college classes that haven’t experienced ‘college,’” said Hamm. “We had a high expectation that it would be awful, but everyone is doing well.” Being an RA during the pandemic has added an even greater management role to the job; keeping everyone in line, while also keeping everyone’s health at utmost priority. “It is definitely a role that PHOTO BY KAIT BEDELL is my biggest The COVID-19 testing center is open Monday through Thursday from 9 responsibility,” a.m. to noon and 1 p.m. to 4 p.m. Hamm said. “I do peer mentoring and I am a As the pandemic has changed within writing tutor, but this one holds the most the past year and a half, so have the uni- responsibility.” versity’s safety guidelines. Hamm said that it has been difficult Students living in doubles are cur- to maintain all of her responsibilities as rently allowed to have two guests in the an RA, but that the lifting of some of the room and masks are no longer required in covid-regulations has helped to alleviate buildings for vaccinated students except some of those duties. for in the classroom. “Testing has been lifted, we used to Students who wish to have a guest on kind of have to look around at people’s campus outside of the Lasell community bracelets and keep a mental note if they must register them through MyLasell and didn’t have a bracelet,” she said. Also, for upload proof of their vaccination or a neg- the first month no guests were allowed on ative COVID-19 test. campus, so we had to check for that.” Junior Resident Assistant (RA) Emily Sophomore Maeve Willerup said that Hamm commented students have been the new regulations have also impacted doing a respectable job abiding by rules. the campus atmosphere. “We were expecting a lot of party“This year feels a lot more like college ing and craziness because we have two and what college should be,” Willerup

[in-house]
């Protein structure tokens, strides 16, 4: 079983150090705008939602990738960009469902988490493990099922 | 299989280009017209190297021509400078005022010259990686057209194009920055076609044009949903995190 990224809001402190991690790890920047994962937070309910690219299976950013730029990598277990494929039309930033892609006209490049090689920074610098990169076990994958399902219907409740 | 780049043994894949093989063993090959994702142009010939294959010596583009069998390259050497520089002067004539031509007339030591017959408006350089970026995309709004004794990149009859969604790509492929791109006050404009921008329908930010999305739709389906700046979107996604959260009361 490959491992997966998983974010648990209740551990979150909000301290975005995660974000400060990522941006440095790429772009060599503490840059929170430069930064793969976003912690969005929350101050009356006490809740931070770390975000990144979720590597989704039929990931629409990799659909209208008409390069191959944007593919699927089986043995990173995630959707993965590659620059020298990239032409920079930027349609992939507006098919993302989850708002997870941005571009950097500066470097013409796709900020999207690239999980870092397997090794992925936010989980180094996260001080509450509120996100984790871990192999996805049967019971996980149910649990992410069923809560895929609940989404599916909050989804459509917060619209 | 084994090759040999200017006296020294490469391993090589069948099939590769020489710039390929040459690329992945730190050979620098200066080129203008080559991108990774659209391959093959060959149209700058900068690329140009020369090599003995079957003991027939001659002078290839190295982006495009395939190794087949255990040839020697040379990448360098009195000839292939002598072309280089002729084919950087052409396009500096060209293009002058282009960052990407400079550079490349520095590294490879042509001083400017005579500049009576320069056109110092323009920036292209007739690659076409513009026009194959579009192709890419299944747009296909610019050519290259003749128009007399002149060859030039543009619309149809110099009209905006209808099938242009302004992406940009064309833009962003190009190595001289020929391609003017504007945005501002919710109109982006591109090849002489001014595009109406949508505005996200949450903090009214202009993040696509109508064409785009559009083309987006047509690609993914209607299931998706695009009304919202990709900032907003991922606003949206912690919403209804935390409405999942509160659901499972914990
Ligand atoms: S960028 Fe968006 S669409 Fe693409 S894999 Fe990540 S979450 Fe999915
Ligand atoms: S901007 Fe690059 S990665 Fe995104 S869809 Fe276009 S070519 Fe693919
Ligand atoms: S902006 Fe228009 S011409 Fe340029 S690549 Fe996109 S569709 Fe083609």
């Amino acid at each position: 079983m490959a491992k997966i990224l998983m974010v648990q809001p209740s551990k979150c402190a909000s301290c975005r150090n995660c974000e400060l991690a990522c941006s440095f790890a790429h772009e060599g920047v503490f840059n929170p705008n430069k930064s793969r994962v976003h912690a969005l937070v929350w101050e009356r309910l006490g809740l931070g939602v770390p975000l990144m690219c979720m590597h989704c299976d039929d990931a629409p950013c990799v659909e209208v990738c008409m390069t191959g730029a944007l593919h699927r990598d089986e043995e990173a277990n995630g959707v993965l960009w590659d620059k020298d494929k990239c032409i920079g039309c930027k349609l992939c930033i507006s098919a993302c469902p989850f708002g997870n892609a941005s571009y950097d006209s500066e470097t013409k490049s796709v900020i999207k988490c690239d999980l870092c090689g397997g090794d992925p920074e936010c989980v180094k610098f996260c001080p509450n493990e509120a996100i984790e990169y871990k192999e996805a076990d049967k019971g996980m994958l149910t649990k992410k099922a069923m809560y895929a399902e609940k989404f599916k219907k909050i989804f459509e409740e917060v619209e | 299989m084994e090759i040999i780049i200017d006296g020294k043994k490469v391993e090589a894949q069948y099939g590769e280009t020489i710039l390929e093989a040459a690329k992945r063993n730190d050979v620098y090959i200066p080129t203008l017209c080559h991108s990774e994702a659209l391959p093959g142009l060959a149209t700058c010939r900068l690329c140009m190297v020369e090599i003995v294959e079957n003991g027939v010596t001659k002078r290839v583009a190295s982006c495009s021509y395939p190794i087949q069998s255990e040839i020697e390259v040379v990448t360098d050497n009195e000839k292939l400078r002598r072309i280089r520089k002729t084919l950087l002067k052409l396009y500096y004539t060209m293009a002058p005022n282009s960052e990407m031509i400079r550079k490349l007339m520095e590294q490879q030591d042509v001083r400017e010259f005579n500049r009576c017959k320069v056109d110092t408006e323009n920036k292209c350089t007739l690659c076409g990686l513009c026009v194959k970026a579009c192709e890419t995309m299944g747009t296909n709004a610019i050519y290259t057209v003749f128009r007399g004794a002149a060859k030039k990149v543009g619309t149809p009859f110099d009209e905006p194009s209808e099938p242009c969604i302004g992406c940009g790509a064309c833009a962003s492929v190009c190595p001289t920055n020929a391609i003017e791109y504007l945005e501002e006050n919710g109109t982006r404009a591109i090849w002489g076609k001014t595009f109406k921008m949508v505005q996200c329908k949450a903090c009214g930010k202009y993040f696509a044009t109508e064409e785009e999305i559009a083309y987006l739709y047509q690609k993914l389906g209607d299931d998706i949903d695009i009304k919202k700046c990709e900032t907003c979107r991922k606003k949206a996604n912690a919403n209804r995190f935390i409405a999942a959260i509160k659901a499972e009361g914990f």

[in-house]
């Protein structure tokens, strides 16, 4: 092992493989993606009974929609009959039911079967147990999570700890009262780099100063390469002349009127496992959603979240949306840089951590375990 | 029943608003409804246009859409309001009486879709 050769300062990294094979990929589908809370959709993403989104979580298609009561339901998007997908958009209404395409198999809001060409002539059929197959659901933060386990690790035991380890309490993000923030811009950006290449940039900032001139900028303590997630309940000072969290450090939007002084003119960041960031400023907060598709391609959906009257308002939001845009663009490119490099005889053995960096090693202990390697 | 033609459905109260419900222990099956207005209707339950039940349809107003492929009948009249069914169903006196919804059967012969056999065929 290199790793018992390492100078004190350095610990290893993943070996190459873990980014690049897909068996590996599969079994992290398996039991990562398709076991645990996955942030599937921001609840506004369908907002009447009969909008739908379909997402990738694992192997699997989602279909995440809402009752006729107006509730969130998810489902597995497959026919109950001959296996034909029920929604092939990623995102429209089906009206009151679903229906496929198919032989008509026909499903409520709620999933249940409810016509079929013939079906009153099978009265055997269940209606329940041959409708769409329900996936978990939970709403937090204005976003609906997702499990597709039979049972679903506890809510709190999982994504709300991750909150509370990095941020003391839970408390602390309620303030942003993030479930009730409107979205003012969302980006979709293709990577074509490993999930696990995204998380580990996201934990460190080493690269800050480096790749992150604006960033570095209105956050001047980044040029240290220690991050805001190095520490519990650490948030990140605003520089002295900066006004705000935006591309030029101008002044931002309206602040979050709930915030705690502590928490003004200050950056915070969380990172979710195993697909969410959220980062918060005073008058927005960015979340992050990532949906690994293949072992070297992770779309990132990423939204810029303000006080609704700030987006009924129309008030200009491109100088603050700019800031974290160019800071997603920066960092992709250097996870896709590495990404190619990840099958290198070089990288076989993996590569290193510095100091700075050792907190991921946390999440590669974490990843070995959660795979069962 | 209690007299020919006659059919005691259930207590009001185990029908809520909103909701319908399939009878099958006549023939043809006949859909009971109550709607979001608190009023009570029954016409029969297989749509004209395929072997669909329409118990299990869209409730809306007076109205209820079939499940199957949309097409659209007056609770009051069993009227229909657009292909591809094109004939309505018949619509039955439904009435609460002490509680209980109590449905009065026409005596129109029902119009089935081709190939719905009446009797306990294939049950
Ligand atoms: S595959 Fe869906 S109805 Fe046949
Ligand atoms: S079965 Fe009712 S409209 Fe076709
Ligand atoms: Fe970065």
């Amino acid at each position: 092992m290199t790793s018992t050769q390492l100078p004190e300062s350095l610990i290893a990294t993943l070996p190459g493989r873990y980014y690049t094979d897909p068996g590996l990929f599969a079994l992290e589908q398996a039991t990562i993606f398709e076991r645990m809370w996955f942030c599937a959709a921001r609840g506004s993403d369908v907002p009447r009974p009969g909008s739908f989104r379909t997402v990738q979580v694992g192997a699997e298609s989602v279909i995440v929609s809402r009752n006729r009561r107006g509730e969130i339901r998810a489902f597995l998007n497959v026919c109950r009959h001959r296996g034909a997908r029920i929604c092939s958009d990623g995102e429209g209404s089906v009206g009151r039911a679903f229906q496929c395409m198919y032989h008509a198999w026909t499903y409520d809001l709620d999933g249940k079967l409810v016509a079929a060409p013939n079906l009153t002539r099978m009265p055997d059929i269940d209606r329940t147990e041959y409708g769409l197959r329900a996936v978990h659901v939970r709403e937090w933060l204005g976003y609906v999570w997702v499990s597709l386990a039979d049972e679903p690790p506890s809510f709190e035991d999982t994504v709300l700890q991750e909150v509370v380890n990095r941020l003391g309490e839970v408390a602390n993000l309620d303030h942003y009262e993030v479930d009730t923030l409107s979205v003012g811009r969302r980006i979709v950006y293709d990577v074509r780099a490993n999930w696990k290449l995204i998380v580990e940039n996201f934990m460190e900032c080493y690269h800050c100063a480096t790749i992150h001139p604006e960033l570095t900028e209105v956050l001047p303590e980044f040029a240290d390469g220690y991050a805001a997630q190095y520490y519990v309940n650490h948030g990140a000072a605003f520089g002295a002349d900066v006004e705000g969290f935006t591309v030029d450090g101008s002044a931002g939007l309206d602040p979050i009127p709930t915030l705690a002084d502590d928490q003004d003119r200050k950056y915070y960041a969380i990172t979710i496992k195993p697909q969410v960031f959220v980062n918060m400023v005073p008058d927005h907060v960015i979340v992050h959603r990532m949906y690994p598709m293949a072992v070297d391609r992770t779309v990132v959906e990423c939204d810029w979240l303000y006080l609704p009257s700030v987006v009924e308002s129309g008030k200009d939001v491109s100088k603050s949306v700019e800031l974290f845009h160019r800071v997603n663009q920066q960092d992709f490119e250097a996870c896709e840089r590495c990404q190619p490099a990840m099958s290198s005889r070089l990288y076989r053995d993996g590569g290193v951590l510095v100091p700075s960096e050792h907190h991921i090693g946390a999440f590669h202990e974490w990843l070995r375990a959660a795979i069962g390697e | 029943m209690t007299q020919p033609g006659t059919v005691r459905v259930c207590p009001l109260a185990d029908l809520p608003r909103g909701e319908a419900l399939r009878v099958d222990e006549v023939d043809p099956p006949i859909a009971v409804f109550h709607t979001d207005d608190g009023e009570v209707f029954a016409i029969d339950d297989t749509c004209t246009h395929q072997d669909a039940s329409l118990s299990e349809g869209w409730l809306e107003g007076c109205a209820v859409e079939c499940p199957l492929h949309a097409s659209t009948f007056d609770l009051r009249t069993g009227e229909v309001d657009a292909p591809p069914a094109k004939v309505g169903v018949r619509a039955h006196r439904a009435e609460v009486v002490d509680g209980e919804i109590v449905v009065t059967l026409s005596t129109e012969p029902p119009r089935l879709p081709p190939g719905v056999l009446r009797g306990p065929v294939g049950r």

said. “Feeling a sense of community and camaraderie is something you can’t experience online and that’s a big part of Lasell’s character.” Willerup said she thinks the school has done a good job of handling COVID. “I feel like the current covid regulations are safe and comfortable for everyone,” Willerup said. “I think testing has been the most helpful thing that we’ve had easily accessible on campus.” Commenting on the work the university has done and continues to do to navigate the pandemic, Hamm had some words of advice as the community moves forward in these uncertain times. “I think right now it’s a time of change and I think that our campus is trying to adjust to what it once was, I think everything has room for improvement,” said Hamm. “It is a matter of if I am not feeling well, it’s my responsibility to take action. It comes down to self-accountability.” One of the head members of the COVID-19 task force, Director of Health Services Richard Arnold, spoke on the current guidelines on campus, and how these are going to affect the winter sports season coming up. “The current guidelines on campus are masks in all classrooms and at all publicly accessed events. This includes indoor sports, or any other indoor events. There are no mask mandates for outdoor activities, but we encourage those who want to mask for any reason to feel free to do so,” said Arnold. “We currently require regular testing for the small number of unvaccinated students, faculty, and staff,” Arnold continued. “They are required to wear a mask indoors at all times. Athletes are being required to test regularly due to the higher risk associated with their sports.” Arnold also discussed the guidelines for the upcoming indoor sports season. While all the guidelines are not fully so-